Where shall we sail? Georgy Guryanov exhibition at the K Gallery


Georgy Guryanov: the drummer boy

Dimitri Pilikin

08 August, 2022

An exhibition at the K Gallery in St Petersburg pays tribute to late artist and musician Georgy Guryanov, once a legend of the city’s underground scene and later a self-proclaimed classic.

The late eighties and early nineties in Russia were a turbulent time of perestroika, the fall of Soviet socialism, economic collapse and extreme poverty. But they were heady times when the underground was breaking out in the open stage. The bans and laws of Soviet censorship had already crumbled and new ones had yet to be written. And the art world threw itself enthusiastically into a turbulent sea of discovery. One of the heroes of this era was Georgy Guryanov (1961–2013), a talented musician from the cult rock band Kino and a contemporary painter with a cool aesethetic.

Guryanov was born in Leningrad into a family of geologists. Even before he went to school, he had learnt to play on various instruments: a balalaika, a domra, the piano, the guitar. As he himself once said, “I fell in love with Led Zeppelin as a child, and because of them I joined a music club.” At the same time, he had always wanted to pursue art: he graduated from a preparatory art school and later enrolled in the Leningrad Art School, but dropped out after one year. The Soviet education system did not suit him, so he turned to music. Many people in Russia today think of Kino as a ‘neo-romantic’ band, but their leader Victor Tsoi (1962–1990) and personally Guryanov started out in punk culture. This is where Kino broke away from other Russian bands, who had copied Western hard rock. Kino was more oriented towards the new sounds of post punk and preferred ‘The Cure’ and ‘The Smiths’. Critics even noted similar harmonies and arrangements, but nobody questioned the original talent of Victor Tsoi as a songwriter. His music is still popular in Russia today, even though new fans were born after his untimely death in a car crash in 1990, sealing his fate as ‘a rock'n'roll hero in an unrhythmic country’.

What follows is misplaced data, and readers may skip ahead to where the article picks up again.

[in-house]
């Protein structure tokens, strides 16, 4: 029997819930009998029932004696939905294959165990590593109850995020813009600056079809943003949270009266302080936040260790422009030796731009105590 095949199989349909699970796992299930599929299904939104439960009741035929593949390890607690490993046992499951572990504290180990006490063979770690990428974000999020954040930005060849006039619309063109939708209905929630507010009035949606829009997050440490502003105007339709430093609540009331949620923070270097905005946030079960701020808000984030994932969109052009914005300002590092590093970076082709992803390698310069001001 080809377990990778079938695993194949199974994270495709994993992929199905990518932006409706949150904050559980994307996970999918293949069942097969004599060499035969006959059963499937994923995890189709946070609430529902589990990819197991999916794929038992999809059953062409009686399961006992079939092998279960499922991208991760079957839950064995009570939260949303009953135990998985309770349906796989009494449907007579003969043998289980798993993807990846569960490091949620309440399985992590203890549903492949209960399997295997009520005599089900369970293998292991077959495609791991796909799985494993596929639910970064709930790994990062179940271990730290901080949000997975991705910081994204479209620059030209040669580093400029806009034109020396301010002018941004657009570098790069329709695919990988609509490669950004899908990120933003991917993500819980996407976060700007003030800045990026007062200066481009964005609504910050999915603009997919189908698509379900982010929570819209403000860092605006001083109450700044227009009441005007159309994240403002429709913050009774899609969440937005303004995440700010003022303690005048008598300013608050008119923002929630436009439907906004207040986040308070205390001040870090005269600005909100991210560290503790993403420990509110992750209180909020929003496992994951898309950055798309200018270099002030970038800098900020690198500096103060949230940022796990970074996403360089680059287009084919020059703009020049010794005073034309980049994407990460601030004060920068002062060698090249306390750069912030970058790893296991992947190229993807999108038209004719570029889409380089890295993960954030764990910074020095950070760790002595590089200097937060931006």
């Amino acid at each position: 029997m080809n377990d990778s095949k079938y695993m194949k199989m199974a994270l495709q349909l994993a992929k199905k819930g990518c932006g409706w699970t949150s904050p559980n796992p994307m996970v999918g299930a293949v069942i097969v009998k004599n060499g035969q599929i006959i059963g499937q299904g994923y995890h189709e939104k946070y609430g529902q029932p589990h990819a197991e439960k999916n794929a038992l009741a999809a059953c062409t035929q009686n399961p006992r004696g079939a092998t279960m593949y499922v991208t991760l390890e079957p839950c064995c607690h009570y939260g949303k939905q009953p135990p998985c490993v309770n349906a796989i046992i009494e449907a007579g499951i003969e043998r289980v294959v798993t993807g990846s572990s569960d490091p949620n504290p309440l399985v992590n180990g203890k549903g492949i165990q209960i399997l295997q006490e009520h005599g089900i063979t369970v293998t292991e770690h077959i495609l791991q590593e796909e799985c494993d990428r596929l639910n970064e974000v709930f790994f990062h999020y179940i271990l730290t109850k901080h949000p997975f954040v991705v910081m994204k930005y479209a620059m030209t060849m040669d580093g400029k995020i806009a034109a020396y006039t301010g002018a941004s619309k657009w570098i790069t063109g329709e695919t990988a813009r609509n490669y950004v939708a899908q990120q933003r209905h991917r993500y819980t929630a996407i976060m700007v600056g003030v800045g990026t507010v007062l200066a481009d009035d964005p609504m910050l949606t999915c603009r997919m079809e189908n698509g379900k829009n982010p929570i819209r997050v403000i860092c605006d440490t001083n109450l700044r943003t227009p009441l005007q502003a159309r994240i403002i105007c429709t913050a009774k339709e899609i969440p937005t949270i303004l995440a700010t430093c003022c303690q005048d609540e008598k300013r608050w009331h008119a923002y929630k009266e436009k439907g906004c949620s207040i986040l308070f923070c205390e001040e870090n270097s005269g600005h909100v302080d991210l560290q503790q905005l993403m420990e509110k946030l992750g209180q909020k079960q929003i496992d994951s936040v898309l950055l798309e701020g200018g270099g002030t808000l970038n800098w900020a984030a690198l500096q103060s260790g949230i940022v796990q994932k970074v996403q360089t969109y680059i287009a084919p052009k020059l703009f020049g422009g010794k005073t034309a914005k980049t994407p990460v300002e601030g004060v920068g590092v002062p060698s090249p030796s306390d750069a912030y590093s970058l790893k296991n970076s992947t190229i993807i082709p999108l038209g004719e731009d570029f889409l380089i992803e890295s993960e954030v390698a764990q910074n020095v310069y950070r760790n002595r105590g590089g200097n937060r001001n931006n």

Guryanov met Tsoi in the early eighties and soon became a regular member of Kino. His style on stage was quite eccentric, he played the drums standing up, producing a clear rhythm, surprisingly similar to an electronic drum-machine. But it was exactly the sound the band needed and lacking good quality musical instruments or professional studios they achieved an extraordinary sound! Unfortunately, after Viktor Tsoi's death the band fell apart. From the end of 1980s Guryanov travelled a lot, living for a time in Berlin, London, Madrid and Cadaques (where he studied Spanish). However, he never abandoned St Petersburg. At the end of the 1980s he became interested in Techno and House music as well as clubbing, and organized the first rave parties in St Petersburg and Moscow. One of them, the Gagarin Party in Moscow went down in the history of the Russian rave movement.